PARIS — “Notting Hill” helmer Roger Michell’s “The Mother” was one of five Directors Fortnight titles revealed Wednesday in a first hint of the flavor of the Cannes sidebar under new artistic director Francois da Silva.
The pic, starring Anne Reid and Daniel Craig and scripted by Hanif Kureishi, is about a 65-year-old suburban English woman who has an affair with her daughter’s boyfriend.
Da Silva told Daily Variety: “It was an incredible surprise to find a film like this from the director of ‘Notting Hill.’ I’m very happy to have it.”
The artistic director has visited 20 countries in search of movies for the sidebar, which he took over after his predecessor, Marie-Pierre Macia, was fired last year.
A former arthouse programmer from Marseilles, Da Silva comes from outside the usual Gallic film circuit. He has vowed to restore the sidebar’s credentials as an alternative to the main festival — but skeptics are wondering if he will be able to keep the Societe des Realisateurs de Films, the Gallic directors organization that created the sidebar, at arm’s length when making his selections.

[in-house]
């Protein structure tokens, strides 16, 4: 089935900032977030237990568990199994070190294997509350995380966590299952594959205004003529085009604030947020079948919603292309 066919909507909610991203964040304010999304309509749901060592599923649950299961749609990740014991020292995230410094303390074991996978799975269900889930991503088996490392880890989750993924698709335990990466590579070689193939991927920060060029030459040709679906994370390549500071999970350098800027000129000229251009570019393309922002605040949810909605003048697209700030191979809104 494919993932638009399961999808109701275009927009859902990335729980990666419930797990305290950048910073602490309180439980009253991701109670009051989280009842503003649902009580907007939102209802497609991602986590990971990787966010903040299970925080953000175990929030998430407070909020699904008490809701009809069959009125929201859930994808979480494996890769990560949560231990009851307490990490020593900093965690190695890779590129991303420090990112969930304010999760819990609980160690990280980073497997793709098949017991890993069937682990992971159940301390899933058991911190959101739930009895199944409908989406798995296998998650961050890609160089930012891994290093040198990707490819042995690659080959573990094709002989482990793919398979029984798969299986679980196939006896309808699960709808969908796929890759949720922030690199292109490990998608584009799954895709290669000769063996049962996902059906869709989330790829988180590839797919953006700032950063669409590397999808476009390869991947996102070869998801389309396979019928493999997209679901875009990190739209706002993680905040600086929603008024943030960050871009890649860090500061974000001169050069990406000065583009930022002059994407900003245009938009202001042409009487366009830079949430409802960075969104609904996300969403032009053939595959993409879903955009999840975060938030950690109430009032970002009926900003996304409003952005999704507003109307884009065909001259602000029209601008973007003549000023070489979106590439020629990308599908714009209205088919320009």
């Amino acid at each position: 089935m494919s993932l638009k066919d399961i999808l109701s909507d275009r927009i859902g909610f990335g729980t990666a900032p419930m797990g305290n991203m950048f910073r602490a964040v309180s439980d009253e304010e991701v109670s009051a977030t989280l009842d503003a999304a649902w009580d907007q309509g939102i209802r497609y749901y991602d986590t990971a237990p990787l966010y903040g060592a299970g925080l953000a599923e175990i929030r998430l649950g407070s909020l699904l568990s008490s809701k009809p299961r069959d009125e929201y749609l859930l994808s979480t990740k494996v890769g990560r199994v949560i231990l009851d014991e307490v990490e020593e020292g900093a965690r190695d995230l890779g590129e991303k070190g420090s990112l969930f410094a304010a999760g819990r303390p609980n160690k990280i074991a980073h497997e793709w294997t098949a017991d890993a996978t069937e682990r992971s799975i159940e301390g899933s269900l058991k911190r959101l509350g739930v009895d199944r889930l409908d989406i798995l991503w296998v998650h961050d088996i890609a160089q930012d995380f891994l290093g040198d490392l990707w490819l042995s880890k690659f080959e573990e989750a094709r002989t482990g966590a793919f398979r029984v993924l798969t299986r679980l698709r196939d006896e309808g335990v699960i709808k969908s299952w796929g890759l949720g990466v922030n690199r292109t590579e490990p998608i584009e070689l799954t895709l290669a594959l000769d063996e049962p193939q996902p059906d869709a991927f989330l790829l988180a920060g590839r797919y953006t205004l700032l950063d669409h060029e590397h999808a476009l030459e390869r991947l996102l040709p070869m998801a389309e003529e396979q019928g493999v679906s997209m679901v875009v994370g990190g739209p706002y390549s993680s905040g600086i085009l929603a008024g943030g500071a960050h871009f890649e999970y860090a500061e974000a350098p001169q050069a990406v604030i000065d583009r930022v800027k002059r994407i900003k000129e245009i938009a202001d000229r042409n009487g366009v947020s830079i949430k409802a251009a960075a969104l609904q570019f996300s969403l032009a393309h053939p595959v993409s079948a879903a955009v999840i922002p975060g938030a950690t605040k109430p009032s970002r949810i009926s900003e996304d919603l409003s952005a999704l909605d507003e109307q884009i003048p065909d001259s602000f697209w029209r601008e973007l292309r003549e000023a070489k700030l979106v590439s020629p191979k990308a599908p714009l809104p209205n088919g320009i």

“I know that some people are waiting for me to make a slip, but I’m not bothered about that,” said Da Silva affably. “The spotlight on Cannes is so important that I can change a film director’s life. That’s the biggest responsibility.”
Among the French pics selected are Mathieu Amalric’s third feature, “La Chose publique,” and Alain Guiraudie’s full-length debut “Pas de Repos pour les braves” (No Rest for the Courageous). Guiraudie’s short film “Ce vieux reve qui bouge” was a previous Directors Fortnight choice.
“He’s really one of France’s most promising directors,” Da Silva said.
From Japan comes “Gozu,” a yakuza film by Takashi Miike. Da Silva also chose Afghanistan’s first feature film since the fall of the Taliban, Sedigh Barmak’s “Ossama,” about three generations of Afghan women under the oppressive regime.
The short-film lineup will include Israeli helmer Hadar Friedlich’s 50-minute “Slaves of the Lord,” about religion and adolescence in orthodox Jerusalem, and the Japanese “Nasu — Summer in Andalucia,” a 46-minute film by Kitaro Kosaka, the animation director of “Princess Mononoke.”
Saying he had already selected half of the films that will go into the Directors Fortnight lineup, Da Silva said he was not competing for films with the higher profile Official Selection, as has been the case in previous years.
“I am not interested in the same sorts of films as the main festival,” he said. “Directors Fortnight should be about discovering new talent, about breaking new ground.”
The complete Directors Fortnight list of 25 full-length features and 15 shorts will be announced April 25.